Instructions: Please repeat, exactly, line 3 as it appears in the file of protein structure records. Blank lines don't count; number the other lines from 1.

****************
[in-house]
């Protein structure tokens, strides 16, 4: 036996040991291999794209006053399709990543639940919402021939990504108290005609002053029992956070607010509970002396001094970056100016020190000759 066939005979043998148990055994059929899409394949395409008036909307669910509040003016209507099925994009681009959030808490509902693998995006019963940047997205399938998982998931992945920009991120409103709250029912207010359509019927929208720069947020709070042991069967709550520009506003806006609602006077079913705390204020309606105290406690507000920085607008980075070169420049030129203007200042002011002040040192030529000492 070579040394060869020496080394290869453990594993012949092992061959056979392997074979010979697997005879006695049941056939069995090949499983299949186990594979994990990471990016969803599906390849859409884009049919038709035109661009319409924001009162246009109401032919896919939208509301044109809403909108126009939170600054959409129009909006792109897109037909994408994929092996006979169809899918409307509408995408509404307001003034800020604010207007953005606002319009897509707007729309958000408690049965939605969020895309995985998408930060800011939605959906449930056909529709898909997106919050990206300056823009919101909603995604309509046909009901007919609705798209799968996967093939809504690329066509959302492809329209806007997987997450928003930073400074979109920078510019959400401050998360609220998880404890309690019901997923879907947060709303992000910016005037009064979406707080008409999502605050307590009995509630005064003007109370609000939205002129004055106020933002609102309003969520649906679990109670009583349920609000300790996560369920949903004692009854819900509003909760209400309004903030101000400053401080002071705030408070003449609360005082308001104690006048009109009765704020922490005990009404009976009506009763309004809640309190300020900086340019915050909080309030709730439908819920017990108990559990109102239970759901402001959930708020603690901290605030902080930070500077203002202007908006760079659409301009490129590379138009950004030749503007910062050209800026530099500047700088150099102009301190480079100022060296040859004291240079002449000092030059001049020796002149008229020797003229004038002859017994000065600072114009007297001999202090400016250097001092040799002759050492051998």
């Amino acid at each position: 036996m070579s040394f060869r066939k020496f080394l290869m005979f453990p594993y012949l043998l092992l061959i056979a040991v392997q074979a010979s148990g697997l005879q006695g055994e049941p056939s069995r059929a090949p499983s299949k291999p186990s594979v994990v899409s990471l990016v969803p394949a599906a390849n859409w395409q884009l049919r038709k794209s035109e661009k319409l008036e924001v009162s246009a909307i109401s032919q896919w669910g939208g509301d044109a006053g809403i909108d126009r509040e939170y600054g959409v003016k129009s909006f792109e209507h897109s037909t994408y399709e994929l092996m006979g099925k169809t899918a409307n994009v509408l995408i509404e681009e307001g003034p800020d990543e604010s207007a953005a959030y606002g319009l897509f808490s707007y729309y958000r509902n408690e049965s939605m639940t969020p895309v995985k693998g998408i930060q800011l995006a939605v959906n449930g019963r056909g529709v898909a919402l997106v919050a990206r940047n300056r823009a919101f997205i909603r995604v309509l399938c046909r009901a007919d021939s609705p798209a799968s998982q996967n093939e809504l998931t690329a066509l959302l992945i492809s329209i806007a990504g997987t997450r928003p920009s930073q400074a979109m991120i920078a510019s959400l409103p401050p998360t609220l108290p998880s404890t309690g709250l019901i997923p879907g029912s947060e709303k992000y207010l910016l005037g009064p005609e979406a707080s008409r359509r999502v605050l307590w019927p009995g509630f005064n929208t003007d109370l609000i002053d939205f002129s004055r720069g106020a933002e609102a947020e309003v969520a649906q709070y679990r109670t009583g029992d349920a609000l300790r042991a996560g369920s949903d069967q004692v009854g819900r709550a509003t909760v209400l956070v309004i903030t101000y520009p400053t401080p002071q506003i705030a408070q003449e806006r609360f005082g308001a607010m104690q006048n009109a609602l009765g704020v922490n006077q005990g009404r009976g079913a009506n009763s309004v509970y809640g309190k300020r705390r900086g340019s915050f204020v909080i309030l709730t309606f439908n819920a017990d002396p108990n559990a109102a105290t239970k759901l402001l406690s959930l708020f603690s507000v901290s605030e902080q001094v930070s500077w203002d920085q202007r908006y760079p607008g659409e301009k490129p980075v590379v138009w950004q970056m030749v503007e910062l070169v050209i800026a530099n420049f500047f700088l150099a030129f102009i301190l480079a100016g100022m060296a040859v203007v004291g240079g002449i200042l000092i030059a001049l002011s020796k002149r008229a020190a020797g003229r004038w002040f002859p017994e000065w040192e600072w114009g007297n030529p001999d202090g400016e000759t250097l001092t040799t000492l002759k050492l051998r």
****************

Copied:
């Amino acid at each position: 036996m070579s040394f060869r066939k020496f080394l290869m005979f453990p594993y012949l043998l092992l061959i056979a040991v392997q074979a010979s148990g697997l005879q006695g055994e049941p056939s069995r059929a090949p499983s299949k291999p186990s594979v994990v899409s990471l990016v969803p394949a599906a390849n859409w395409q884009l049919r038709k794209s035109e661009k319409l008036e924001v009162s246009a909307i109401s032919q896919w669910g939208g509301d044109a006053g809403i909108d126009r509040e939170y600054g959409v003016k129009s909006f792109e209507h897109s037909t994408y399709e994929l092996m006979g099925k169809t899918a409307n994009v509408l995408i509404e681009e307001g003034p800020d990543e604010s207007a953005a959030y606002g319009l897509f808490s707007y729309y958000r509902n408690e049965s939605m639940t969020p895309v995985k693998g998408i930060q800011l995006a939605v959906n449930g019963r056909g529709v898909a919402l997106v919050a990206r940047n300056r823009a919101f997205i909603r995604v309509l399938c046909r009901a007919d021939s609705p798209a799968s998982q996967n093939e809504l998931t690329a066509l959302l992945i492809s329209i806007a990504g997987t997450r928003p920009s930073q400074a979109m991120i920078a510019s959400l409103p401050p998360t609220l108290p998880s404890t309690g709250l019901i997923p879907g029912s947060e709303k992000y207010l910016l005037g009064p005609e979406a707080s008409r359509r999502v605050l307590w019927p009995g509630f005064n929208t003007d109370l609000i002053d939205f002129s004055r720069g106020a933002e609102a947020e309003v969520a649906q709070y679990r109670t009583g029992d349920a609000l300790r042991a996560g369920s949903d069967q004692v009854g819900r709550a509003t909760v209400l956070v309004i903030t101000y520009p400053t401080p002071q506003i705030a408070q003449e806006r609360f005082g308001a607010m104690q006048n009109a609602l009765g704020v922490n006077q005990g009404r009976g079913a009506n009763s309004v509970y809640g309190k300020r705390r900086g340019s915050f204020v909080i309030l709730t309606f439908n819920a017990d002396p108990n559990a109102a105290t239970k759901l402001l406690s959930l708020f603690s507000v901290s605030e902080q001094v930070s500077w203002d920085q202007r908006y760079p607008g659409e301009k490129p980075v590379v138009w950004q970056m030749v503007e910062l070169v050209i800026a530099n420049f500047f700088l150099a030129f102009i301190l480079a100016g100022m060296a040859v203007v004291g240079g002449i200042l000092i030059a001049l002011s020796k002149r008229a020190a020797g003229r004038w002040f002859p017994e000065w040192e600072w114009g007297n030529p001999d202090g400016e000759t250097l001092t040799t000492l002759k050492l051998r």